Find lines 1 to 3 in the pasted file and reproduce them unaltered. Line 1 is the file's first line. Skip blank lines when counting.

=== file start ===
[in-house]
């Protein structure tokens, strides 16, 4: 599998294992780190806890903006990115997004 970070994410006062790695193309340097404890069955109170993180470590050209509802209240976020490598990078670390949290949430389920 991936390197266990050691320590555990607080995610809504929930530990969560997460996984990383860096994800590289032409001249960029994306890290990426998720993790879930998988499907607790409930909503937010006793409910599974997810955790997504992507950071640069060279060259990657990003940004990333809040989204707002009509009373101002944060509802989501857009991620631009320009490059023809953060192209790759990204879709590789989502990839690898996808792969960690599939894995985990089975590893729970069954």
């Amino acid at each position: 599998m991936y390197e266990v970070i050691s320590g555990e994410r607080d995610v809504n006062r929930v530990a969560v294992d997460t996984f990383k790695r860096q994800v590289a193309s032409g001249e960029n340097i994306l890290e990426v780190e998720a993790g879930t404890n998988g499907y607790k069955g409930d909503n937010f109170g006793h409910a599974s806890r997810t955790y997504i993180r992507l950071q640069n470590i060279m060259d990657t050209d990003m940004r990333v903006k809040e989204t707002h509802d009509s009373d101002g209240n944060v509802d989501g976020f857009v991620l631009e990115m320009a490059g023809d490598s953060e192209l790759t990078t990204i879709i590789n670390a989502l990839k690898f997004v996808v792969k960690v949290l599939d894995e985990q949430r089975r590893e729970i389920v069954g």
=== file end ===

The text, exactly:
[in-house]
């Protein structure tokens, strides 16, 4: 599998294992780190806890903006990115997004 970070994410006062790695193309340097404890069955109170993180470590050209509802209240976020490598990078670390949290949430389920 991936390197266990050691320590555990607080995610809504929930530990969560997460996984990383860096994800590289032409001249960029994306890290990426998720993790879930998988499907607790409930909503937010006793409910599974997810955790997504992507950071640069060279060259990657990003940004990333809040989204707002009509009373101002944060509802989501857009991620631009320009490059023809953060192209790759990204879709590789989502990839690898996808792969960690599939894995985990089975590893729970069954």
């Amino acid at each position: 599998m991936y390197e266990v970070i050691s320590g555990e994410r607080d995610v809504n006062r929930v530990a969560v294992d997460t996984f990383k790695r860096q994800v590289a193309s032409g001249e960029n340097i994306l890290e990426v780190e998720a993790g879930t404890n998988g499907y607790k069955g409930d909503n937010f109170g006793h409910a599974s806890r997810t955790y997504i993180r992507l950071q640069n470590i060279m060259d990657t050209d990003m940004r990333v903006k809040e989204t707002h509802d009509s009373d101002g209240n944060v509802d989501g976020f857009v991620l631009e990115m320009a490059g023809d490598s953060e192209l790759t990078t990204i879709i590789n670390a989502l990839k690898f997004v996808v792969k960690v949290l599939d894995e985990q949430r089975r590893e729970i389920v069954g």